A relief valve functions to bleed pressure off to return (by creating an open flow path to return) when a prescribed pressure level is reached. Relief valves are simple devices (similar to check valves) where a piston or poppet is held closed by a spring. Figure 1 shows a schematic of a pressure relief valve. Also shown in Figure 1 is a variable delivery pump and the flow path to the system components (valves, actuators, etc.). The spring is set such that the poppet will open, providing a flow path to return, when pressure reaches a prescribed level. Every hydraulic systems requires at least one pressure relief valve to protect the system against thermal expansion and excessive pressure transients. The relief valve setting provides burst protection for all components in a system.
Figure 1 Relief Valve Schematic
The cracking pressure for the relief valve is
where F0 is the spring preload, Ff is the friction and As is the relief valve poppet area. Below the cracking pressure the valve has no effect on the system. Once the relief valve is open, system pressure will need to drop below the cracking pressure to close (re-seat) the valve. This is a hysteresis characteristic and is primarily due to the friction in the poppet.
When selecting a relief valve, ensure the relief valve is able to flow maximum pump flow under a failed pump compensator condition. Otherwise, line pressure will build up to a level for potential rupture in a tube or component will occur. Rupture will lead to leakage in undesirable areas. In addition, when a pump compensator has failed (pump becomes a fixed delivery pump) and full pump flow is going through the relief valve, significant heat is generated by the system that is undergoing flow. Therefore, a thermal analysis of system temperatures and analysis of critical aircraft zones should be performed to ensure no components or structure would be heated beyond acceptable limits. This analysis will include all components installed in the vehicle that could be affected by overheating in a hydraulic system.
When selecting a pressure relief valve, the following parameters should be considered
Pressure Rating – make sure valve is rated for your system pressure
Relief Setting – should be in the range you desire. Note that the relief valve setting will be above normal system pressure by approximately 5-10%.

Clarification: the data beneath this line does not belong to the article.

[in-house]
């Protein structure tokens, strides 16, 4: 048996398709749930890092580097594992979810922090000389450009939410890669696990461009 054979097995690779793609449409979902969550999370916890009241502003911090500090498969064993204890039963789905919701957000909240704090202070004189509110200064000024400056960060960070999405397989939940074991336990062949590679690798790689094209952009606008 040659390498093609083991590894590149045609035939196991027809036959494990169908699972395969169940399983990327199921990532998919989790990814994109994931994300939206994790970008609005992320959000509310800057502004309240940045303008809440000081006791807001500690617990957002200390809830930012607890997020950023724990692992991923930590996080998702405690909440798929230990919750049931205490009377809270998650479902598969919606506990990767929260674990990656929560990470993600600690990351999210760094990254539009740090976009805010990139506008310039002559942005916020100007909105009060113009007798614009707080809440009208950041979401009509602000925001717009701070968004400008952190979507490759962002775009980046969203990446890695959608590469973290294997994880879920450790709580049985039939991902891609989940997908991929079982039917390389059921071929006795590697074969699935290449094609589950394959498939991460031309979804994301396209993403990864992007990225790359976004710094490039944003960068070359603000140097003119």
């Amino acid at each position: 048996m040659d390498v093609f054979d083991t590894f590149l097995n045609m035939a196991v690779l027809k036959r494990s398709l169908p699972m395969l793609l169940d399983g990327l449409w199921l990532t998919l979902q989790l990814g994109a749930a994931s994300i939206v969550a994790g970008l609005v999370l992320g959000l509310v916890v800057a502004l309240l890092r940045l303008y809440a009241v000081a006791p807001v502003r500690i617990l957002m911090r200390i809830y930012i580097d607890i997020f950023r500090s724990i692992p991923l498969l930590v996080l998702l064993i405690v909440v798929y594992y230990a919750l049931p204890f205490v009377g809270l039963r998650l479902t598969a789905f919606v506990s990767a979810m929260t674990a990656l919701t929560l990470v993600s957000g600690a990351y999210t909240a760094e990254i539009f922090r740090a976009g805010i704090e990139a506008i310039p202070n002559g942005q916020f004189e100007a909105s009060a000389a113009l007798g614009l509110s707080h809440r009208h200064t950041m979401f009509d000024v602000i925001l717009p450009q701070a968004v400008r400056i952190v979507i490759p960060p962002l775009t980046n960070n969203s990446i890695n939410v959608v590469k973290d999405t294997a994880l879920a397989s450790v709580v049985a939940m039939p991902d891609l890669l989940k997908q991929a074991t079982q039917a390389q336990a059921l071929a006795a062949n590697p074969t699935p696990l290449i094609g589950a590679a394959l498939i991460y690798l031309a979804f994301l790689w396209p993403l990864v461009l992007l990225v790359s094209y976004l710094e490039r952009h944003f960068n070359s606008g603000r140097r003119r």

Relief Pressure Range – what is the minimum and maximum range required for the valve to open
Reseat Pressure - what is the re-seat pressure (the pressure where the valve will close, once open)
Flow Rate – what is the flow rate when the valve is fully open? Is the opening sufficient to keep up with maximum pump flow, should a pump compensator fail?
Temperature Rating – valve should be rated for fluid temperatures and applicable environmental temperatures
Valve Materials – should be sufficient to pass proof and burst testing, not be susceptible to corrosion and other environmental considerations, and not cause any problems under temperature extremes
– since relief valves don’t see many operating cycles seals are
not as critical as in modulating valves. However, the method of
sealing pressure should be examined. For relief valves with ball or
conical poppets, damage may be possible when re-seating against sharp
edges (see Figure 2). Wear around the poppet seats will lead to
leakage. For relief valves with elastomeric seals, see Seals
- Hydraulic Components for
discussion on hydraulic seals.
Failure Modes – the main failure mode is a jam of the poppet in the closed position, which would be a latent failure. It may also be possible for the adjustable device on the valve spring to fall out of adjustment leading to lower or higher regulation settings.
Hysteresis – what is the difference between the relief pressure setting and reseat? This difference should be large enough to prevent any chattering of the valve. Chattering may occur in a situation where the valve opens and system pressure drops quickly due to flow through the relief valve and the valve re-seats. Then the pressure builds up and the valve re-opens, repeating the cycle at a very high frequency.
Pressure Relief Valve Qualification
See Qualification - Hydraulic Components for discussion on control valve qualification and required certification testing. Note that endurance and fatigue testing will be much less for a relief valve than other valves due to the low cycles expected to see in service.